This is quite an interesting way to chart the progression of the Biblical narrative. A “sentiment analysis” from OpenBible.
Here’s the methodology applied to produce these graphics.
“Sentiment analysis involves algorithmically determining if a piece of text is positive (“I like cheese”) or negative (“I hate cheese”). Think of it as Kurt Vonnegut’s story shapes backed by quantitative data.
I ran the Viralheat Sentiment API over several Bible translations to produce a composite sentiment average for each verse. Strictly speaking, the Viralheat API only returns a probability that the given text is positive or negative, not the intensity of the sentiment. For this purpose, however, probability works as a decent proxy for intensity.”
From a cursory analysis the modelling adds up to most understandings of Biblical theology – except perhaps that exile isn’t as confronting emotionally, or as dire and depressing, as we might have thought – probably because most exilic texts include expressions of hope for delivery.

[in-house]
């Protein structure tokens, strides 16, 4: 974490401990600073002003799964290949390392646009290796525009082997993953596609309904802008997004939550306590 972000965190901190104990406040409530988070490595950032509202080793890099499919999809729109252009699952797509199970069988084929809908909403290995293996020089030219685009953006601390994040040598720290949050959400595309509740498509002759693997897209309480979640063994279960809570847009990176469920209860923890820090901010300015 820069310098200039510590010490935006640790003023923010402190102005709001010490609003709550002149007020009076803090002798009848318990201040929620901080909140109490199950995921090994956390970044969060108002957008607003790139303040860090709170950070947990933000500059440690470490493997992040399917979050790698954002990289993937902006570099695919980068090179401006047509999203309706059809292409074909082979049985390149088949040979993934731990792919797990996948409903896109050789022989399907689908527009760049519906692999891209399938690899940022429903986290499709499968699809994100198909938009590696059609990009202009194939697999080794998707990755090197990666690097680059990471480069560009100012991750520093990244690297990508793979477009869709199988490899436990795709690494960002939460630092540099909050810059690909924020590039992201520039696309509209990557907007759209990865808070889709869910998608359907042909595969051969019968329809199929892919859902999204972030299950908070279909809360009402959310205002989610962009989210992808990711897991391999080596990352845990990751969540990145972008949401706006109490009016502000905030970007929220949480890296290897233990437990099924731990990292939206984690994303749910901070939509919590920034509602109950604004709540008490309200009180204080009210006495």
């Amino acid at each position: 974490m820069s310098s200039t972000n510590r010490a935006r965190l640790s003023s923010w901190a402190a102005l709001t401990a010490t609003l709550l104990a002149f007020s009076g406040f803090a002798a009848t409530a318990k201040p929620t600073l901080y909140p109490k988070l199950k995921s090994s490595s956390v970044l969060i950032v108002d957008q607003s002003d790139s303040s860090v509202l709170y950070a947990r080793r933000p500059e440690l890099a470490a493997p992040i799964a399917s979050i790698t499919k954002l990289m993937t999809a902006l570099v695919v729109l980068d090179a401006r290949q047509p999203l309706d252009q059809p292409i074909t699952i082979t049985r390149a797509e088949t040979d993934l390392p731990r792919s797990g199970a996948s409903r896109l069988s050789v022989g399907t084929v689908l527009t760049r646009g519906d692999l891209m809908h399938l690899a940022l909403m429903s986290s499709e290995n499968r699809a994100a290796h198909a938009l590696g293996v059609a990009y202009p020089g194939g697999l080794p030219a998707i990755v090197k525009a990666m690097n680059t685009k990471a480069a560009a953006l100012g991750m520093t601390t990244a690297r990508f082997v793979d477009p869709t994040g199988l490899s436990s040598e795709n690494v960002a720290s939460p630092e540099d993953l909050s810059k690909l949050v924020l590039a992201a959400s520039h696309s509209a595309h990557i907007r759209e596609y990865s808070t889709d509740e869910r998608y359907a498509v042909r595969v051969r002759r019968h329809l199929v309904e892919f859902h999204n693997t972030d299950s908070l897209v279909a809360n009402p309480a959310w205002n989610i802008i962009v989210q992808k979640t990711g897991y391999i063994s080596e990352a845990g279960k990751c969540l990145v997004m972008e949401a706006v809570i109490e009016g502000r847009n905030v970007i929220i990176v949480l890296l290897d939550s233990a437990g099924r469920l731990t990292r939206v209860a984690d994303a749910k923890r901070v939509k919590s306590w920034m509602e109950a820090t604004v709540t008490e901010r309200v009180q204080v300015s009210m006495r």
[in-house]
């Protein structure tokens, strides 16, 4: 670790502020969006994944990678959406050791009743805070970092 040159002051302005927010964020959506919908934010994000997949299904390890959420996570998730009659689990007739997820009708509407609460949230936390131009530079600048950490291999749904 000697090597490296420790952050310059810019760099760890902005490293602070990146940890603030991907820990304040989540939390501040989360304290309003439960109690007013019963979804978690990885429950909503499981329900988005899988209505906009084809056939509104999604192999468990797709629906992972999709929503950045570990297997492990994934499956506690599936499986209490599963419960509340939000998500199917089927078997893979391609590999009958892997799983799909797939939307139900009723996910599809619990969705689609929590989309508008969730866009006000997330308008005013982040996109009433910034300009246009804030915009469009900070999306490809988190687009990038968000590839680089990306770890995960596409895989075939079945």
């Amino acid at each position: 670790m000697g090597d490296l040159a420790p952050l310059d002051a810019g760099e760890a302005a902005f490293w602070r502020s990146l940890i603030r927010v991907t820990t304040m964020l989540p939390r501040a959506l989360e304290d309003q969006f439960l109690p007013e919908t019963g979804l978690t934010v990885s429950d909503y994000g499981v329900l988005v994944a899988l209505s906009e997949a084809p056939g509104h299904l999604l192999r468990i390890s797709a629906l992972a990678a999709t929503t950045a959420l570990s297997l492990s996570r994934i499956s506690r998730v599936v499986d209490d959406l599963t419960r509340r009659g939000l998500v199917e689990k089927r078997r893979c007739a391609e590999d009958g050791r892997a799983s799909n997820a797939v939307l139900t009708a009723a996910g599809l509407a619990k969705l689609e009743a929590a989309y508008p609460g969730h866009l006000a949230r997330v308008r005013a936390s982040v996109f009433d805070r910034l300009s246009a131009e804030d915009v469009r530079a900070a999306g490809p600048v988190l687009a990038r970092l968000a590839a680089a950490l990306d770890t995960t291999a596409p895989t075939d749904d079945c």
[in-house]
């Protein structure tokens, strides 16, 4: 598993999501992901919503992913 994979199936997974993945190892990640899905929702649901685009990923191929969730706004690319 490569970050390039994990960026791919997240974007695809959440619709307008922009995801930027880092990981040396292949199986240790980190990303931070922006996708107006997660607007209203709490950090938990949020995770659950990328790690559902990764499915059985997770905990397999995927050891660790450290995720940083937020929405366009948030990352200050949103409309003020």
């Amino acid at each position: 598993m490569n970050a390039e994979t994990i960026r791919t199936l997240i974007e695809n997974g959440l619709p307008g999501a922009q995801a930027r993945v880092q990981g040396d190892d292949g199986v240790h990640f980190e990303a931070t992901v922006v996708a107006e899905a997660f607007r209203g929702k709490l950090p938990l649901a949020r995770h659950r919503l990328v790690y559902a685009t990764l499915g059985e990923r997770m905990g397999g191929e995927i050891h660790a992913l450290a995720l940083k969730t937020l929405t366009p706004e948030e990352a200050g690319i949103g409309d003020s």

Here’s the sentiment analysed on a book by book basis.
3 thoughts on “Two fascinating and possibly useful Bible visualisations”
It’s hard to know what this means, if anything!
It’s interesting to consider what difference the different text increments (150 cf 5) make between the two graphics. But then, the whole thing is based on an algorithm — how far does that get us?
While it’s helpful to see the Bible as one narrative, it’s not linear or chronological as the circular graphic presents it (take the poetry for example).
Very interesting. Iw as surprised that Mark was so negative! I’m reading it at the moment and haven’t picked up on the negative stuff. I’ll have to keep my eye out.
Also surprised Isaiah wasn’t more negative.
As Arthur said, its only an algorithm.
I think the site says something about how it works in the gospels – basically it tries to work out the way the people in the story are responding to what’s going on – so it goes of the crowd’s reaction to Jesus, as well as off Jesus’ reactions to the crowd, and the mood of his teaching…
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